Phonograph cylinders were the earliest commercial medium for recording and reproducing sound. Commonly known simply as "records" in their era of greatest popularity , these cylinder shaped objects had an audio recording engraved on the outside surface which could be reproduced when the cylinder was...

, disc records.

After World War II, two new competing formats came on to the market and gradually replaced the standard "78": the 33⅓ rpm (often just referred to as the 33 rpm), and the 45 rpm (see above). The 33⅓ rpm LP (for "long play") format was developed by Columbia Records
Columbia Records
Columbia Records is an American record label, owned by Japan's Sony Music Entertainment, operating under the Columbia Music Group with Aware Records. It was founded in 1888, evolving from an earlier enterprise, the American Graphophone Company — successor to the Volta Graphophone Company...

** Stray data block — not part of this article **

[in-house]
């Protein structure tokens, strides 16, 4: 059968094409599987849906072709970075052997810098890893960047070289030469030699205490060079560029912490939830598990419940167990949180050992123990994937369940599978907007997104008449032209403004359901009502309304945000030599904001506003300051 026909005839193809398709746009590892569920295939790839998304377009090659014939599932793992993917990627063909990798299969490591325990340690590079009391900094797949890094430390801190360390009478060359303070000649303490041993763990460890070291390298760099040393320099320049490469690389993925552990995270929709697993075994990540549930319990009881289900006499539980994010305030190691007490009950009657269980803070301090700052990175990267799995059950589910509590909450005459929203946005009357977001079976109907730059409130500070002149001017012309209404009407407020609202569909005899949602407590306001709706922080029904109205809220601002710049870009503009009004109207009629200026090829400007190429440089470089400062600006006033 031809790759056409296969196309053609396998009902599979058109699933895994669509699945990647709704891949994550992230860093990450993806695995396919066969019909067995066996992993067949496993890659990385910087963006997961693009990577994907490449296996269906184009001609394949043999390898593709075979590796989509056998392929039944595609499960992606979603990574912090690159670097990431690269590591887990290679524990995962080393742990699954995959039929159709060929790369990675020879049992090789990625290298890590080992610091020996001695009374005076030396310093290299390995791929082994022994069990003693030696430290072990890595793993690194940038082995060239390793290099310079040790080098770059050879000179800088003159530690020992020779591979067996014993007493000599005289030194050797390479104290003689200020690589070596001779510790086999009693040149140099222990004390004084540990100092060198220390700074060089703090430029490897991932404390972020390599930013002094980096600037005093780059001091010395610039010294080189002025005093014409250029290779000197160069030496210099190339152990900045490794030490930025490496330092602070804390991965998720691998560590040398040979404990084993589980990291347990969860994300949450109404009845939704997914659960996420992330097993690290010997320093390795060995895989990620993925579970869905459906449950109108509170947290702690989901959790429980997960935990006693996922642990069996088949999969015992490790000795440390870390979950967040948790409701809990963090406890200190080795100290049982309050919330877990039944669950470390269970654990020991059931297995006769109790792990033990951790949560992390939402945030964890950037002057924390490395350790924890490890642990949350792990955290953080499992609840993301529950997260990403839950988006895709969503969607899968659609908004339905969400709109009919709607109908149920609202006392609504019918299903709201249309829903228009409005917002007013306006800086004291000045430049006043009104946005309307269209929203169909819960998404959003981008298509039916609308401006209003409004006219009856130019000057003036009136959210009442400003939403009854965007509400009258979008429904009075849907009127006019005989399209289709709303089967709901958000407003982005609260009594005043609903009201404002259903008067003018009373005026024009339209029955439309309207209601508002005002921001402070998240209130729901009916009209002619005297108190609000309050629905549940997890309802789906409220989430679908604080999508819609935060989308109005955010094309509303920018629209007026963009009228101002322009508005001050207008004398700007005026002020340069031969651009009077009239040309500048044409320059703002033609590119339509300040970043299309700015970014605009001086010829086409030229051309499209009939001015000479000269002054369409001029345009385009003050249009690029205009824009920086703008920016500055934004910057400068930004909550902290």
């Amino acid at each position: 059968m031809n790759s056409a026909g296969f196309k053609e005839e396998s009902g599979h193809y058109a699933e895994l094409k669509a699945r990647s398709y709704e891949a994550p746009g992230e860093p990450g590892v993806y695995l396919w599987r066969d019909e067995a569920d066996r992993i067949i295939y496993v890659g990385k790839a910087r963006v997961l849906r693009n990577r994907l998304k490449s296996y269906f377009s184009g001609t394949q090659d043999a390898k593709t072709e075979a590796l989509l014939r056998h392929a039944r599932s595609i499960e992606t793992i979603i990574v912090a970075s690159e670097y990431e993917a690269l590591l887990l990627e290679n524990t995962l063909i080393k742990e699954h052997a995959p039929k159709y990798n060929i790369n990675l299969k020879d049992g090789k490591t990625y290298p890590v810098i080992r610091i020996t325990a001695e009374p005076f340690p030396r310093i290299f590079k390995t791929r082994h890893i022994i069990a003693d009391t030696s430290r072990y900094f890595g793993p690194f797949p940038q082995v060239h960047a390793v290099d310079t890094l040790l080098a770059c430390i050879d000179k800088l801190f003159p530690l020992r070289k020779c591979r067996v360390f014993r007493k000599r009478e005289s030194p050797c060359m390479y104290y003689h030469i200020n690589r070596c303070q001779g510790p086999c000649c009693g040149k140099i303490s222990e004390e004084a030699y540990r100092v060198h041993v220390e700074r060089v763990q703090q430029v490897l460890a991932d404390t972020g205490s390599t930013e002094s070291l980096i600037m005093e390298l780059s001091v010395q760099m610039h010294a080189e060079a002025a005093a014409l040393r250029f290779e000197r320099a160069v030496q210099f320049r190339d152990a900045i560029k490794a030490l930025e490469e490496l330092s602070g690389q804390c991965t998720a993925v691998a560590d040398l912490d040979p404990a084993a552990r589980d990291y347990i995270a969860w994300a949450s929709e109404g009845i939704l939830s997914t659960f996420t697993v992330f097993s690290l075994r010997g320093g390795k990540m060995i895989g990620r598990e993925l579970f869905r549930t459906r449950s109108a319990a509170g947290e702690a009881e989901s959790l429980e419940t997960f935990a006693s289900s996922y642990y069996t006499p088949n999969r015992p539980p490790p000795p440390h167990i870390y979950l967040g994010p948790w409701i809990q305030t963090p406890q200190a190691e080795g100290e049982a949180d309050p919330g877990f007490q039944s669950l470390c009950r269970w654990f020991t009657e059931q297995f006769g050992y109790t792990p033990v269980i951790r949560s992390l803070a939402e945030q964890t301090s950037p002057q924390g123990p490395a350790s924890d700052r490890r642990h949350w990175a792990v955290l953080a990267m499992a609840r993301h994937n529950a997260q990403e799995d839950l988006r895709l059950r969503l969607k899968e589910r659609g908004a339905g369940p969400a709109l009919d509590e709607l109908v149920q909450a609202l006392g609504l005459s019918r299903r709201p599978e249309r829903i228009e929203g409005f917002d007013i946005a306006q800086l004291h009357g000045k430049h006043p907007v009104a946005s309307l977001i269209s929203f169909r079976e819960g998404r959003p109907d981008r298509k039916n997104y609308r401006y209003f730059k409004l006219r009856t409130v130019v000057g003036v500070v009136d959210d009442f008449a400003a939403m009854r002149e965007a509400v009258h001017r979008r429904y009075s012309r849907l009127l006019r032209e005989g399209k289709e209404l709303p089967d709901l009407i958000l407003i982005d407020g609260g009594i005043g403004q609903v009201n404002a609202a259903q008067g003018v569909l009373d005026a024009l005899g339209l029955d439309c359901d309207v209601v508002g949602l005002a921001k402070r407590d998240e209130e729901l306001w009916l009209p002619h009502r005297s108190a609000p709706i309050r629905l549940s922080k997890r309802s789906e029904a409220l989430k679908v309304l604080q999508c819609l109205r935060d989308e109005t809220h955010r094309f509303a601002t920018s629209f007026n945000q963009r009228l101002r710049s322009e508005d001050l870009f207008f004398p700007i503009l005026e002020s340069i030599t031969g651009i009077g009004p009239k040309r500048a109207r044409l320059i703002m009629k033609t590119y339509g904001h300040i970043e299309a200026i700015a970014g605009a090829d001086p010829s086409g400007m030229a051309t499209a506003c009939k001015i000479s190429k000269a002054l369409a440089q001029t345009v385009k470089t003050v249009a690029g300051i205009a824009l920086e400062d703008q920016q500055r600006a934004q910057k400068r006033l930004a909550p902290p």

and marketed
Marketing
Marketing is the process used to determine what products or services may be of interest to customers, and the strategy to use in sales, communications and business development. It generates the strategy that underlies sales techniques, business communication, and business developments...

 in 1948. RCA Victor
RCA
RCA Corporation, founded as the Radio Corporation of America, was an American electronics company in existence from 1919 to 1986. The RCA trademark is currently owned by the French conglomerate Technicolor SA through RCA Trademark Management S.A., a company owned by Technicolor...

 developed the 45 rpm format and marketed it in 1949, in response to Columbia. Both types of new disc used narrower grooves, intended to be played with smaller stylus—typically 0.001 inches (25 µm) wide, compared to 0.003 inches (76 µm) for a 78—so the new records were sometimes called Microgroove. In the mid-1950s all record companies agreed to a common recording standard called RIAA equalization